ROCHELLE v. Hartley MEAD
Superior Court of Connecticut, Judicial District of Litchfield, 2015.
2015 WL 6762975
Facts: Martha Rochelle and Hartley Mead had their marriage dissolved on August 27, 2010. The
parties came to an agreement which the court incorporated into the judgement. On February 11,
2015, Mr. Mead filed a motion to open the judgement, alleging that he was subjected to
continuous threatening and harassing by Ms. Rochelle which caused him to concede to the terms
of the separation agreement included in the judgement. Mr. Mead was diagnosed with ADHD in
2012 after seeing a therapist for six months and did not see the therapist in 2013 or 2014 before
returning in 2015. He asked a bunch of questions regarding the effects of ADHD on his ability to
negotiate the separation agreement. The therapist said that someone with ADHD was more
susceptible to coercion and manipulation than someone without ADHD. Mr. Mead described the
year leading up to the divorce and outlined the stress he had been under as a defense that he
agreed to the terms of the agreement to “just get it off his plate”. His ex-wife had been diagnosed
with a life threatening illness a year before and then three months later asked for a separation so
that she could have some time to herself. Ms. Rochelle hired a lawyer and presented Mr. Mead
with an agreement and told him that he did not need a lawyer and that they could use hers or seek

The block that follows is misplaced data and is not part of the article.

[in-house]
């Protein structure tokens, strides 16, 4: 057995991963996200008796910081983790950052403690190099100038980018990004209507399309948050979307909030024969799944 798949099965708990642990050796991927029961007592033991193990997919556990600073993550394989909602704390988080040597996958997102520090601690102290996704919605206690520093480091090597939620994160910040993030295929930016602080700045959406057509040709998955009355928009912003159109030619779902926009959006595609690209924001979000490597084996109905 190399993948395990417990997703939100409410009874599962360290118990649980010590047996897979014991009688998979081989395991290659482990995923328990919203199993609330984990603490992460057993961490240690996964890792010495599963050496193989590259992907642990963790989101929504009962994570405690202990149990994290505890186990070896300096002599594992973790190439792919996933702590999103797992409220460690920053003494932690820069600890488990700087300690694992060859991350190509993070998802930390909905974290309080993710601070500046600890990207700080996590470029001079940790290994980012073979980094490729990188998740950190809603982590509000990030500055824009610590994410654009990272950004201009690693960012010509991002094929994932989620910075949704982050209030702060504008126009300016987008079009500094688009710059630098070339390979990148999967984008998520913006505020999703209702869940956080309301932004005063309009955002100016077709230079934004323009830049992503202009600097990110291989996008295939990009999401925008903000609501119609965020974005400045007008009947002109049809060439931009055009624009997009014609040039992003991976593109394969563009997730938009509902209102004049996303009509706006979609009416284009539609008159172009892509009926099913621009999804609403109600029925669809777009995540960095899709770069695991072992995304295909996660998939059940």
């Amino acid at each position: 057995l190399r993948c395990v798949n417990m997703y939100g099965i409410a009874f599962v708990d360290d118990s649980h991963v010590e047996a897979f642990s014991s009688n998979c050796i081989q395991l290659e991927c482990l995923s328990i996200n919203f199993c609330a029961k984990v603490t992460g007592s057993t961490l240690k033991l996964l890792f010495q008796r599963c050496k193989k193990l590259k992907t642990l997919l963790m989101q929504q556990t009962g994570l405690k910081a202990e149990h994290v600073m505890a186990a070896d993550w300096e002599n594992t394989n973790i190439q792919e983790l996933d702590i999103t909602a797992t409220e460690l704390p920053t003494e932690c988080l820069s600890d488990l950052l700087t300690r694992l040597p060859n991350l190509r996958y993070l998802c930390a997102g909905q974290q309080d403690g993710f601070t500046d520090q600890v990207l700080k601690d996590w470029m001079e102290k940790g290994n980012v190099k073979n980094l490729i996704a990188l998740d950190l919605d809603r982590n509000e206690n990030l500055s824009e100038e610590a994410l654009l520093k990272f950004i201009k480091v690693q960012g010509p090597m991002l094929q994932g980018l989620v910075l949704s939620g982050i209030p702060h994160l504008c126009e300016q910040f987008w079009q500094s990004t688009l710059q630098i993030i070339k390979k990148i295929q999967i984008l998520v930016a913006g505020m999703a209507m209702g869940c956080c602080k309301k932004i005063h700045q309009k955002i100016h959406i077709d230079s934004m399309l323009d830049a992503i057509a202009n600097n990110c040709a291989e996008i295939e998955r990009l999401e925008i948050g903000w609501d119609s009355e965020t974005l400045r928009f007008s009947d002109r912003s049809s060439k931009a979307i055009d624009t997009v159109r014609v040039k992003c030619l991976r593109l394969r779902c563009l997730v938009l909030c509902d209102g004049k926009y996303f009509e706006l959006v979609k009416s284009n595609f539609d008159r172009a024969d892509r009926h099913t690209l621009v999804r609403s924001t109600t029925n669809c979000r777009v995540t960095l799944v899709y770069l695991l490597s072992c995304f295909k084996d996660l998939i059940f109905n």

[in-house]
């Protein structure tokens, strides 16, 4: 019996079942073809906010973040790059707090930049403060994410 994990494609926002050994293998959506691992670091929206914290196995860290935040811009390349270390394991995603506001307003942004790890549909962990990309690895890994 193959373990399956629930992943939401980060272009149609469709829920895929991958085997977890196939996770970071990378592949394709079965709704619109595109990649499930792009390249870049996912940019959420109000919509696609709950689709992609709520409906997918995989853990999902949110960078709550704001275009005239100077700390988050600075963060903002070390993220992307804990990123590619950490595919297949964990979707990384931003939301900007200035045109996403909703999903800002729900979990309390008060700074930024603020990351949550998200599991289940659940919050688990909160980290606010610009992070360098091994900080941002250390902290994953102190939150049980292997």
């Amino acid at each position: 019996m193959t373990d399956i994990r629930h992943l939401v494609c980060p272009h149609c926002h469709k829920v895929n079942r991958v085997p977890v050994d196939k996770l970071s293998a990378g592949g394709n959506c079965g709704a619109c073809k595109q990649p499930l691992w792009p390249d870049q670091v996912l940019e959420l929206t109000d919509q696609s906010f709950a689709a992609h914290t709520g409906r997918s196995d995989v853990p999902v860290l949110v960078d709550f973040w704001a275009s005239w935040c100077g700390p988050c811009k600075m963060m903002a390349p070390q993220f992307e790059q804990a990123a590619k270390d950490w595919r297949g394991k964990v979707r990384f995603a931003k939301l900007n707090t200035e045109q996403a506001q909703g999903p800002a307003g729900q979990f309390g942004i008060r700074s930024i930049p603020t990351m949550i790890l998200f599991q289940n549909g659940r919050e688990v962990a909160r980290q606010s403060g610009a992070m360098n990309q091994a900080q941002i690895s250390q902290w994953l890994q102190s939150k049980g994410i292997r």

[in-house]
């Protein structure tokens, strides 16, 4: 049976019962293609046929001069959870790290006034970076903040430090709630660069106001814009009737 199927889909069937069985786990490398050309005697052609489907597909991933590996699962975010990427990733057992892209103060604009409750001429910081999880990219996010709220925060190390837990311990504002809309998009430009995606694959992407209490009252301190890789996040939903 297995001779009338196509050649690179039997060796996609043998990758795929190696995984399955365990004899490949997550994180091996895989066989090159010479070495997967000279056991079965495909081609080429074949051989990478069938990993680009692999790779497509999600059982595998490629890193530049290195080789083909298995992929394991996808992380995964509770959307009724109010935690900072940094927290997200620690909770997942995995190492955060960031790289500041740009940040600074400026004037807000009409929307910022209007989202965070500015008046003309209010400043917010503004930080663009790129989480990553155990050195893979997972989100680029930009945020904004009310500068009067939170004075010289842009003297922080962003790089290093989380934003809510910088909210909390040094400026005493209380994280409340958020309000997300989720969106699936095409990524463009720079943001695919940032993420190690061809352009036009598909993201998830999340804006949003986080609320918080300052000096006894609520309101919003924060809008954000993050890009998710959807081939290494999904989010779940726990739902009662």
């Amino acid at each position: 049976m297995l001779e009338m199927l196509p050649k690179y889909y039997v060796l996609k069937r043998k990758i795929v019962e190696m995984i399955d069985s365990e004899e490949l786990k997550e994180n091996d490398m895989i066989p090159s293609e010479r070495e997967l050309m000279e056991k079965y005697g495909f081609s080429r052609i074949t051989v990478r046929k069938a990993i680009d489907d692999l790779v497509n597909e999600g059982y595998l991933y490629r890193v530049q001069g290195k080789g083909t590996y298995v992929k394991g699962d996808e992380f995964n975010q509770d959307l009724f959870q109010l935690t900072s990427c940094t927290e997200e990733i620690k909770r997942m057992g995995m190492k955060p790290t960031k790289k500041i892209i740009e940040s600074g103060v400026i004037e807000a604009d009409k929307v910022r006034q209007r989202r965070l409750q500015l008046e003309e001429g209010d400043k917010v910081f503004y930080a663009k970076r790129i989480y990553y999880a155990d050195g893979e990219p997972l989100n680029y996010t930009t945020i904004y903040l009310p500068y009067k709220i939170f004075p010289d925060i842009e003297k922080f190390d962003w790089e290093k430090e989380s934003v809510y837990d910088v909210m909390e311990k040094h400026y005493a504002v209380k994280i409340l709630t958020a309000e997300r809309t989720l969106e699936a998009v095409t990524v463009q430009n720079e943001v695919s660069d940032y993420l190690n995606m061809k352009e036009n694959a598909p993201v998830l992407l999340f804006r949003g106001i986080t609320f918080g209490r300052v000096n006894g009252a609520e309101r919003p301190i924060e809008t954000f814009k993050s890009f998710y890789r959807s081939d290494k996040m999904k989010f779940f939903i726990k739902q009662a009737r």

out a mediator. Mr. Mead went on to hire a lawyer who strongly advised him against agreeing to
Ms. Rochelle’s proposal.
Issue: Was Mr. Mead subjected to behavior which coerced him into making concessions in the
agreement under duress?
Ruling: The court found that Mr. Mead’s mental health alone was not enough to consider duress.
The court denied his motion to reopen judgement.
Reasons: The court reasoned that the guidelines for opening judgments on the grounds of duress
are not disputed. Therefore the trial court has the discretion to determine whether a judgement
should be opened for cause. This motion to open requires the court to make a factual
determination, when grounded on mistake of duress, before it can determine whether to accept or
deny the motion. They must determine whether the deal was obtained by fraud, duress, accident,
or mistake. “A stipulated judgement is not voidable on the ground that it was accepted with
reluctance, so long as its procurement was not the result of fraud, duress, or mistake”. A party
must prove a wrongful act that left the victim no reasonable alternative, that the victim approved,
and that the resulting transaction was unfair to the victim. The facts in the case do not support the
defendants claim. Whether his ADHD had any effect on him agreeing to the settlement is
unknown. What is known is that the evidence shows that he did choose to proceed with the
agreement against her advice. The defendant disregarded the plaintiff’s advice, his lawyer’s
advice, and was thoroughly walked through the agreement by the court, which found the terms of
the agreement fair before they signed off on it. In the end, the court ruled that Mr. Mead’s mental
state alone was not enough to support a claim of duress and reopen the judgement.